One-third of Americans are living with extreme stress and nearly half of Americans (48 percent) believe that their stress has increased over the past five years, according to a survey released by the American Psychological Association.

The national survey also found that stress is taking a toll on people — contributing to health problems, poor relationships and lost productivity at work.

Money and work are the leading causes of stress for 75 percent of Americans, a dramatic increase over the 59 percent reporting the same sources of stress in 2006.

The Stress in America survey is part of APA's Mind/Body Health Public Education Campaign.

Click here to view the whole survey

Fifty-one percent of Americans blame "the housing crisis" as a leading cause of stress, citing high rent or mortgage costs as sources of this stress.

“Stress in America continues to escalate and is affecting every aspect of people's lives, from work to personal relationships to sleep patterns and eating habits, as well as their health,” said psychologist Russ Newman, APA executive director for professional practice, in a news release.

“We know that stress is a fact of life and some stress can have a positive impact, however, the high stress levels that many Americans report experiencing can have long-term health consequences, ranging from fatigue to obesity and heart disease.”

Twenty-eight percent of Americans said they are managing their stress extremely well. But 77 percent of those polled reported physical symptoms, while 73 percent said they suffered psychological symptoms related to stress in the last month.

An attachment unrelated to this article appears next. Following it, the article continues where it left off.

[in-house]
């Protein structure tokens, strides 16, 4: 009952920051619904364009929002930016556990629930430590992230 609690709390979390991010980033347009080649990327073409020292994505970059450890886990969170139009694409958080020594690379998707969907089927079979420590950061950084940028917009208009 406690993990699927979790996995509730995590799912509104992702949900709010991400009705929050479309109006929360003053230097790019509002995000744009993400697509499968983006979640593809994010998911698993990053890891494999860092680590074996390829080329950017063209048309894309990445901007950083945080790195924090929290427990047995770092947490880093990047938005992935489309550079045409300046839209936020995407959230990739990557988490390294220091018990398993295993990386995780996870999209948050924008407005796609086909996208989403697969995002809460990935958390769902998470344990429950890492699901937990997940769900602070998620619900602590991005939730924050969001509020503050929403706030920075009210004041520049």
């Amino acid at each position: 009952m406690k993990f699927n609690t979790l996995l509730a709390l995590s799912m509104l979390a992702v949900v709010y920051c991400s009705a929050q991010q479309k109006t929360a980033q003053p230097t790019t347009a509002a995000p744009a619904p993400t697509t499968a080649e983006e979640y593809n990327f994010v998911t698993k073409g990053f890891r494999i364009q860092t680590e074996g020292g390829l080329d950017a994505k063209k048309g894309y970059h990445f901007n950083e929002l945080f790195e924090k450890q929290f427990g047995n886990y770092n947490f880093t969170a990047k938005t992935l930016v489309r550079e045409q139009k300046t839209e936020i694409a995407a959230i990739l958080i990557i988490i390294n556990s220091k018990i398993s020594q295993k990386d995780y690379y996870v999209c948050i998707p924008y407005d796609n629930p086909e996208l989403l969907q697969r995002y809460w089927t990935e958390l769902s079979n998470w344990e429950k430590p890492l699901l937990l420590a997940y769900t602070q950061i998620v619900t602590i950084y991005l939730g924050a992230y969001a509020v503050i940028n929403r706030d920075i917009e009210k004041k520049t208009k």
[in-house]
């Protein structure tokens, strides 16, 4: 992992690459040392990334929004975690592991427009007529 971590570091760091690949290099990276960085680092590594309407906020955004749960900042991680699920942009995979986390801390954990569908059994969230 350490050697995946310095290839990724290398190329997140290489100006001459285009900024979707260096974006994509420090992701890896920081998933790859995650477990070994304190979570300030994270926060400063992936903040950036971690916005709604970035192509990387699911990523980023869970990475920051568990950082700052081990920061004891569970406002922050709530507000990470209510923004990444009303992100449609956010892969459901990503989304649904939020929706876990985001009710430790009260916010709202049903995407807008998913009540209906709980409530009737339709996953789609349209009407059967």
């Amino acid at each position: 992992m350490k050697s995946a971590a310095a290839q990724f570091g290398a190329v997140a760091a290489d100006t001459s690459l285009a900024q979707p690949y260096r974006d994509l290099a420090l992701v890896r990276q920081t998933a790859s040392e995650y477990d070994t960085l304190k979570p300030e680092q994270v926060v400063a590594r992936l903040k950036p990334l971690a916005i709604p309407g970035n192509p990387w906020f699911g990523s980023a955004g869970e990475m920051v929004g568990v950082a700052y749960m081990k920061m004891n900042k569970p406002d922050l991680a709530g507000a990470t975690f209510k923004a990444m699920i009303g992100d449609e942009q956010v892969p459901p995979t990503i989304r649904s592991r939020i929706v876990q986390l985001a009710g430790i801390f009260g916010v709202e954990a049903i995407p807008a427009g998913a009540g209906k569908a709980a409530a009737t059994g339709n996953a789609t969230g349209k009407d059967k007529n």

Physical symptoms of stress include: fatigue (51 percent); headache (44 percent); upset stomach (34 percent); muscle tension (30 percent); change in appetite (23 percent), teeth grinding (17 percent); change in sex drive (15 percent); and feeling dizzy (13 percent).

Psychological symptoms of stress include: experiencing irritability or anger (50 percent); feeling nervous (45 percent); lack of energy (45 percent); and feeling as though you could cry (35 percent). In addition, almost half (48 percent) of Americans report lying awake at night due to stress.

Four in 10 Americans (43 percent) said they overeat or eat unhealthy foods to manage stress, while one-third (36 percent) skipped a meal in the last month because of stress.

Those who drink (39 percent) or smoke cigarettes (19 percent) were also more likely to engage in these unhealthy behaviors during periods of high stress.

Significant numbers of Americans report watching television for more than two hours a day (43 percent) and playing video games or surfing the Internet (39 percent).

Healthy behaviors used to manage stress included: listening to music (54 percent); reading (52 percent); exercising or walking (50 percent); spending time with family and friends (40 percent); and praying (34 percent).